A serious issue in high school was the limited curriculum and opportunities for females.  In 9th grade I approached my counselor to tell her I really, really wanted to register for Aviation Science that fall.  You can guess the chuckled response, yet it's shocking even for 1969: "oh honey, that class is for boys only."  Good thing it happened to be full anyway, or Mom and I would have made a fuss.  Shop classes were also limited to boys.  I certainly did not begrudge learning sewing and cooking, but how useful it would have been to also learn about cars and wood and metal.  And boys could have learned to sew and cook.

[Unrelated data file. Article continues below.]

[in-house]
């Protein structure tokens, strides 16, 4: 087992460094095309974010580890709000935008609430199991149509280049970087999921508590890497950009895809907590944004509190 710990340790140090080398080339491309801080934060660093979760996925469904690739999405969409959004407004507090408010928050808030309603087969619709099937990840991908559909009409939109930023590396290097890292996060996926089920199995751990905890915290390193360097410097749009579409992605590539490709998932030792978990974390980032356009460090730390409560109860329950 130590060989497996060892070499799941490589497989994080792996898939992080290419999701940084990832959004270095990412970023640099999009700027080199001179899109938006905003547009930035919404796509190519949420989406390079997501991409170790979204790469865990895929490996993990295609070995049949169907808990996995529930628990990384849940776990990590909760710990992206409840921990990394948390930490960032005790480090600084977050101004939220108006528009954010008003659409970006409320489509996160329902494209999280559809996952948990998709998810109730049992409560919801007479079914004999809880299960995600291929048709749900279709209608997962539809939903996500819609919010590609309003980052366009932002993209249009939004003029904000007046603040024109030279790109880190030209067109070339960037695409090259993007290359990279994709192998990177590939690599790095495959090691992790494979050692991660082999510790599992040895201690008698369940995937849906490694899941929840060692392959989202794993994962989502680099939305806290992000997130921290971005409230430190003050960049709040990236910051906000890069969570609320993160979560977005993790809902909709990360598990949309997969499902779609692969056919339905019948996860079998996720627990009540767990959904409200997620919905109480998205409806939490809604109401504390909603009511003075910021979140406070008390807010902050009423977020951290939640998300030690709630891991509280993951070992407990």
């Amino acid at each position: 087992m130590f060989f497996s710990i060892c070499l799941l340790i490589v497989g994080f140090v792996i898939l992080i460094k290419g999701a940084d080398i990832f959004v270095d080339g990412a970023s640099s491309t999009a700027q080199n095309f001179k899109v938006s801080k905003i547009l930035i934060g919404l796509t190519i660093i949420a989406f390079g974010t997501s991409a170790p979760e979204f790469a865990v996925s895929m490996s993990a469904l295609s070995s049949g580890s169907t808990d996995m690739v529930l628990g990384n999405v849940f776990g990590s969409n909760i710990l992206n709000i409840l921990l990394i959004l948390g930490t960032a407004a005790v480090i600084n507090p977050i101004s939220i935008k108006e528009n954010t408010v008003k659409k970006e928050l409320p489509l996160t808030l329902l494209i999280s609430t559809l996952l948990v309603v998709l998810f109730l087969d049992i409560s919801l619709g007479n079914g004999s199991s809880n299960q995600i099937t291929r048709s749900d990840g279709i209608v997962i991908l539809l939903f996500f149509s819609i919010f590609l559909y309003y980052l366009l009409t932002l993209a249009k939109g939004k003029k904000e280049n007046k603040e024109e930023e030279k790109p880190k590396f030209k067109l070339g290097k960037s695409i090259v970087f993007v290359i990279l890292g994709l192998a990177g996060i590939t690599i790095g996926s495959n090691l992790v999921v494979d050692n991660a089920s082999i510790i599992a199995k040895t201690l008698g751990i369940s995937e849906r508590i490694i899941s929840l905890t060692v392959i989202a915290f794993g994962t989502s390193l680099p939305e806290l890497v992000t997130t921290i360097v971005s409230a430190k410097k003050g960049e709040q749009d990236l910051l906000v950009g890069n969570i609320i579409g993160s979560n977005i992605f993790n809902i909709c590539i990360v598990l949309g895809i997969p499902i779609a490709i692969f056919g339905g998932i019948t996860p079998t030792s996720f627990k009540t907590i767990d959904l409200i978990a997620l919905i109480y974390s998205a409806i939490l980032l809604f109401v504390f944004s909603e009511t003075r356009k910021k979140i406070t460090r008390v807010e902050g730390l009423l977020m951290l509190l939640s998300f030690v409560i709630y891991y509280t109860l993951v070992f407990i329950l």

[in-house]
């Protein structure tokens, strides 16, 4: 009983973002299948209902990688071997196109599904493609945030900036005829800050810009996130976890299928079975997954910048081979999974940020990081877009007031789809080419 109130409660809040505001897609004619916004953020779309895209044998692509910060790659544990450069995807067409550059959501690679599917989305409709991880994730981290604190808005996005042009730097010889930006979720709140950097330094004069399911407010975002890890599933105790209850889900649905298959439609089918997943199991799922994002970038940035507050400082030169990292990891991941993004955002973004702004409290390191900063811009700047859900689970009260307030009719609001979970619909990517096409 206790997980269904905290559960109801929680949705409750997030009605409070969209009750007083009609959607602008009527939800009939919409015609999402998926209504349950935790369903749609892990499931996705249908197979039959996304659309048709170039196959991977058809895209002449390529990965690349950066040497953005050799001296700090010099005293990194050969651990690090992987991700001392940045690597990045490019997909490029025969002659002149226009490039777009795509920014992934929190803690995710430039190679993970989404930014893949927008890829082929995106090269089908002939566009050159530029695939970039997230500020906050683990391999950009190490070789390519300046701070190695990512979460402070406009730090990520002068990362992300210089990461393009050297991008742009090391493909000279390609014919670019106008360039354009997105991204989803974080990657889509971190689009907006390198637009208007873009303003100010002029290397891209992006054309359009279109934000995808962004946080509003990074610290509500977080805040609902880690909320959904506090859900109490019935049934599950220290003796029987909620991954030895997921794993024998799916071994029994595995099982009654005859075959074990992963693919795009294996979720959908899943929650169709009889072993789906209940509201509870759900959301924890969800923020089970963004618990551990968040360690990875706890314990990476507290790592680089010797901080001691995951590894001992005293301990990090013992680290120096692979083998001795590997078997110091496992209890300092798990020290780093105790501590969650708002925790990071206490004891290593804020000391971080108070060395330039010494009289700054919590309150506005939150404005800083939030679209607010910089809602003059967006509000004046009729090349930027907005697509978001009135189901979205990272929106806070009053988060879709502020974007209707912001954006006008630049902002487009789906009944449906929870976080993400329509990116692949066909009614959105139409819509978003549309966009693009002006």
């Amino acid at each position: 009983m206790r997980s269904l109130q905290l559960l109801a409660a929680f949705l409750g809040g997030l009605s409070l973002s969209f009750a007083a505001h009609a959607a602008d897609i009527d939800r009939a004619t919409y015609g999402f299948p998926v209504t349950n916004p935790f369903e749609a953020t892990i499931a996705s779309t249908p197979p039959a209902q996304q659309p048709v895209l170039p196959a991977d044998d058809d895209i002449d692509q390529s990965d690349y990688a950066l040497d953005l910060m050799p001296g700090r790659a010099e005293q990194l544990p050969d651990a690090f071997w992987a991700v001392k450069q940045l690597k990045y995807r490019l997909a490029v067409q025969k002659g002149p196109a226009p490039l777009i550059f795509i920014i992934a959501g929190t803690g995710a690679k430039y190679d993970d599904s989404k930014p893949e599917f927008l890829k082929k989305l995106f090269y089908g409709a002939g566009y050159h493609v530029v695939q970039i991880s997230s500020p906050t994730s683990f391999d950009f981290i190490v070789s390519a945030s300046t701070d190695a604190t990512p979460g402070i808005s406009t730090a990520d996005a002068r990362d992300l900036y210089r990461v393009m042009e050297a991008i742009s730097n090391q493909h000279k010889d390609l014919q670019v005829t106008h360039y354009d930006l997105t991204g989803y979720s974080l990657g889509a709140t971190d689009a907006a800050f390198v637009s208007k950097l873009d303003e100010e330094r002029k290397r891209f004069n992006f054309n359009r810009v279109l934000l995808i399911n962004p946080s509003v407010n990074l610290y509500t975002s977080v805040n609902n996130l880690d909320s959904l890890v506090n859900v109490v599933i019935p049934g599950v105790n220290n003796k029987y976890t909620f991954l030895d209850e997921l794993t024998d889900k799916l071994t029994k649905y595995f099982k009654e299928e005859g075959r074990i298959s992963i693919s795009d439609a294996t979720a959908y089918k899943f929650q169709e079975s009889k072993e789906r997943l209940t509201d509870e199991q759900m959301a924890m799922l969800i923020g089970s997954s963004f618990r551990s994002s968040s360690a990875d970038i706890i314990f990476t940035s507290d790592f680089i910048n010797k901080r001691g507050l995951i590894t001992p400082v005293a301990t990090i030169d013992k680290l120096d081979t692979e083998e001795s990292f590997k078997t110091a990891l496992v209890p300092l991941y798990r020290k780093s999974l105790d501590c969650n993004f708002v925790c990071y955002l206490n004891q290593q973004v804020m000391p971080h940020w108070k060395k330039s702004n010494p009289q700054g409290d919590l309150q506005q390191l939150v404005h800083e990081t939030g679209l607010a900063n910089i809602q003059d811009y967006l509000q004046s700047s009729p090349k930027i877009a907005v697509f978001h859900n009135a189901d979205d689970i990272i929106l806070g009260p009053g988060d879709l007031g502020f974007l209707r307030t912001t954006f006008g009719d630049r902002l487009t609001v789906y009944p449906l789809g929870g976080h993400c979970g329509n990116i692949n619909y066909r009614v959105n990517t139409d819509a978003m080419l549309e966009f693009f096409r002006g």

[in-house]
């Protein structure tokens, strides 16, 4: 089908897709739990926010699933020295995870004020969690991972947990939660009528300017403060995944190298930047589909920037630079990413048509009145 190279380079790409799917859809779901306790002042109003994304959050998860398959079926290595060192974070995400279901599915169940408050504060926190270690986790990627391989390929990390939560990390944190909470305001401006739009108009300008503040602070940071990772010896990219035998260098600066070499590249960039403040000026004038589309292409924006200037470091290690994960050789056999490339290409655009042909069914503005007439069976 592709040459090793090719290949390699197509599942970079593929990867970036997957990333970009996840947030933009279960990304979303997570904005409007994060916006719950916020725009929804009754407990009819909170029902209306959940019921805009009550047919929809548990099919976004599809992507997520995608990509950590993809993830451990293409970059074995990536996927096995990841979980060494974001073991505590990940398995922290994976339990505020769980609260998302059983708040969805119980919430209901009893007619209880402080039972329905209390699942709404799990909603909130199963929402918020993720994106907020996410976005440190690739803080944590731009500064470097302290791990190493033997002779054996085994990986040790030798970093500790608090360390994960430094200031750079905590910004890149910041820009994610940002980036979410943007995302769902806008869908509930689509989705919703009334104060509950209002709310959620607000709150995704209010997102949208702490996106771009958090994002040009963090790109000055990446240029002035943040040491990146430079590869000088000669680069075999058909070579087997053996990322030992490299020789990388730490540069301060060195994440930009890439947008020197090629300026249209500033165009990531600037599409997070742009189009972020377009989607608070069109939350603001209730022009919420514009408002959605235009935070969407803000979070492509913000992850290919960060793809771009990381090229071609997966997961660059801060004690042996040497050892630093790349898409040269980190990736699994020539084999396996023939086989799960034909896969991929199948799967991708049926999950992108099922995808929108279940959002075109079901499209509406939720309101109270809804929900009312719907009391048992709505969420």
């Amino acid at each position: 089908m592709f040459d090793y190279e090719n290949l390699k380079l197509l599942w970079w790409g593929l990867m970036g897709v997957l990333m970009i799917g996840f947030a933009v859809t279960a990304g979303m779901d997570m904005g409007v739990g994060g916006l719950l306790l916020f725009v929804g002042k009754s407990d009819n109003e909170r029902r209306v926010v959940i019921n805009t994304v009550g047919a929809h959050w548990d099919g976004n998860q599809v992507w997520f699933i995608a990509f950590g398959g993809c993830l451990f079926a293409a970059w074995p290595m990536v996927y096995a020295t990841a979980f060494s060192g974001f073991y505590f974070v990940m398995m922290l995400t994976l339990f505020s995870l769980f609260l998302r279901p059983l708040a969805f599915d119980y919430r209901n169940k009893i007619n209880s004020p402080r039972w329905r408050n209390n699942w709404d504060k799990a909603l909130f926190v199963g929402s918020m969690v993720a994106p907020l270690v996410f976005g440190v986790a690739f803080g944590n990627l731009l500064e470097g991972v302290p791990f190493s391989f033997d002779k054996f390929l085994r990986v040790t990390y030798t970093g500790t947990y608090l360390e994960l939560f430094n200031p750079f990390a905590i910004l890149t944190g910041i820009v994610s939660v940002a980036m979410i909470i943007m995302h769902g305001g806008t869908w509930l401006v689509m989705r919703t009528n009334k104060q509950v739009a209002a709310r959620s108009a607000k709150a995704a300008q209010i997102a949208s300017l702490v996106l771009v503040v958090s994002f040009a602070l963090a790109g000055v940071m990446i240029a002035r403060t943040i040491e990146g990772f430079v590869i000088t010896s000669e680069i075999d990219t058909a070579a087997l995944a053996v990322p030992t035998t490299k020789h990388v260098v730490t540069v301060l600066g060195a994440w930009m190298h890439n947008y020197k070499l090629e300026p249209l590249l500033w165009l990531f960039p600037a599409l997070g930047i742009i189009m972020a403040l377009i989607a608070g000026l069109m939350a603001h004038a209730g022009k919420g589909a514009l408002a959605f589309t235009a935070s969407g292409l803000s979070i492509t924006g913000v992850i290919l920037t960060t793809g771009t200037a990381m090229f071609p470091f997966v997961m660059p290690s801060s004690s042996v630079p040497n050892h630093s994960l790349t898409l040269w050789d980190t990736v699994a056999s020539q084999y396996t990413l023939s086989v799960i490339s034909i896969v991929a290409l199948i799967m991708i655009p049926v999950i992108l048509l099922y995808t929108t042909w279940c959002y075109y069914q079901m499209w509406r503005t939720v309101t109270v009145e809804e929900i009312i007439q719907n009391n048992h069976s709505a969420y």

I was never an athlete, so it didn't affect me personally that only boys were offered competitive sports.  But it seemed unfair to me that girls had after-school groups that played each other, but only the boys got the big time attention and funding.  Not anymore!   


Here's a ridiculous anecdote: After my marriage I went to the DMV to renew my license.  I wanted it to say Suzanne B. Walker; the letter B was for my maiden name.  The DMV clerk  said ok, but the letter B would have to be in quote marks, like this: "B".  What the?  No, I said, like this: B.  He insisted that a maiden name was more like a nickname--not your real name, so it would need quote marks.  No way!   Of course I stood my ground, but I wonder if Mr. Insane-DMV-Man did that to every woman changing her name.

I'm very glad for my girls, grand-girls, and all other girls out there who can do whatever they are capable of doing, without being restricted because of their girl-hood!